When Yahoo CEO Marissa Mayer announced an end to the company's work-from-home policy in early 2013, she was met with sharp criticism for taking away her employees' flexibility.
Though she has since publicly defended her decision, Mayer reiterated that physically putting people together better fosters collaboration and creativity during Fortune's Global Forum conference on Tuesday.
When asked by Fortune assistant managing editor Adam Lashinsky whether it was an attempt to make a statement about management styles or work environments, Mayer explained that the policy was simply what Yahoo (yhoo) needed at the time. The policy also emerged out of feedback she had gotten from some of her employees, and Mayer felt compelled to act on it.
"Good executives confuse themselves when they convince themselves that they do things,” she recalled Google Executive Chairman Eric Schmidt once telling her about the art of leadership. Instead, Mayer believes she needs to listen to her teams and remove any obstacles as they work to achieve the company's goals.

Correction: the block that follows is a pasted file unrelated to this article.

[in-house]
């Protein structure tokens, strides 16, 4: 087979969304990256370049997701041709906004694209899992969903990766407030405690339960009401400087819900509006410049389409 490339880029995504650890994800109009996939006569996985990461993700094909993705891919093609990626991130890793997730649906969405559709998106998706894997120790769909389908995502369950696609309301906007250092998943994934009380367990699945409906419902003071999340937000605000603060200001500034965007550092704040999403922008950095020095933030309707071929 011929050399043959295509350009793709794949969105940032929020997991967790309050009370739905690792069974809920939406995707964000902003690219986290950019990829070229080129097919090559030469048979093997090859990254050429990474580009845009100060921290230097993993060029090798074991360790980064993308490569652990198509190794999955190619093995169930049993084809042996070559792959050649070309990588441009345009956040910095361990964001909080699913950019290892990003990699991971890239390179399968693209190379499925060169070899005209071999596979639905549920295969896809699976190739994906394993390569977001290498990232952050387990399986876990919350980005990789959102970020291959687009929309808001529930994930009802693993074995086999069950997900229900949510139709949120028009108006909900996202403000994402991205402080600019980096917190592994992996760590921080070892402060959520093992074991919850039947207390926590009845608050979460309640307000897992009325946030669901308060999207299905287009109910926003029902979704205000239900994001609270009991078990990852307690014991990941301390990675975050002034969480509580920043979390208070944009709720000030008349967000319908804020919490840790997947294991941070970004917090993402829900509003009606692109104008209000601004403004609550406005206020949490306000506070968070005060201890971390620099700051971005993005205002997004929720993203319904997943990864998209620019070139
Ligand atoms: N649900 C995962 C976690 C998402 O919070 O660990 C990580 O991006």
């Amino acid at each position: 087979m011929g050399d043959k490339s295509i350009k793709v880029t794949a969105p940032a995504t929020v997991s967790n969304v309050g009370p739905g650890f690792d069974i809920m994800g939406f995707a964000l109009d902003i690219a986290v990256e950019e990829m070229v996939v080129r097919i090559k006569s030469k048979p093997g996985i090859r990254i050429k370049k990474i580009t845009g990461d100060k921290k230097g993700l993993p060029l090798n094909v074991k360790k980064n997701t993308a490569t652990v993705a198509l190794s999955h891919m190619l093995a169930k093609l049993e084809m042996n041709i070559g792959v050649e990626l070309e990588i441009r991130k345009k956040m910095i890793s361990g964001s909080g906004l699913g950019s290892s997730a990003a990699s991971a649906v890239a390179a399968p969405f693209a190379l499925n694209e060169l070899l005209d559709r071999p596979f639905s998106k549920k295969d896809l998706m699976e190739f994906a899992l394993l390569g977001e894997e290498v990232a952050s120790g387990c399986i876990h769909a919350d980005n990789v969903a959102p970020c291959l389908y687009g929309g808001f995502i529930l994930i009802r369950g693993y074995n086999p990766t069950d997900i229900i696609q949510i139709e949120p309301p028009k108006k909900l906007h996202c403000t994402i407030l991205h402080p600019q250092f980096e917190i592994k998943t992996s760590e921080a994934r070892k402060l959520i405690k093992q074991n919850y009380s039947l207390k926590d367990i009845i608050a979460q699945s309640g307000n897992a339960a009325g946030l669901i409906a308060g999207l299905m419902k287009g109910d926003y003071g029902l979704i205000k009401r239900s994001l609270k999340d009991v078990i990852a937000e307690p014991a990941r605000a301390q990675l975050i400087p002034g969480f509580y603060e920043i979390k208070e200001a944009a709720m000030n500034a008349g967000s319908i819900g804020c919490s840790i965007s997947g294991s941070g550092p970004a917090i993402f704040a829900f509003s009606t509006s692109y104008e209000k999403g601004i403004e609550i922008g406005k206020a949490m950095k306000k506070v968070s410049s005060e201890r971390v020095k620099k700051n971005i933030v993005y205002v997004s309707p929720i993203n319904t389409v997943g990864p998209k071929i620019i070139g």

That policy aside, Mayer has generally brought additional perks and employee-friendly policies to the company, such as giving fitness trackers and free meals to employees, a move very clearly inspired by Google's (goog) own culture, where she was an early employee and executive before joining Yahoo.
On the subject of supporting employees, Marc Benioff, who co-founded and heads business software giant Salesforce (crm), shared that his company has spent roughly $3 million this year to adjust the salaries of its female employees to match that of their male counterparts. With the subject of gender diversity and equality being top of mind in Silicon Valley in recent times, Salesforce and Benioff made a commitment this year to make sure its female employees are paid the same as men.
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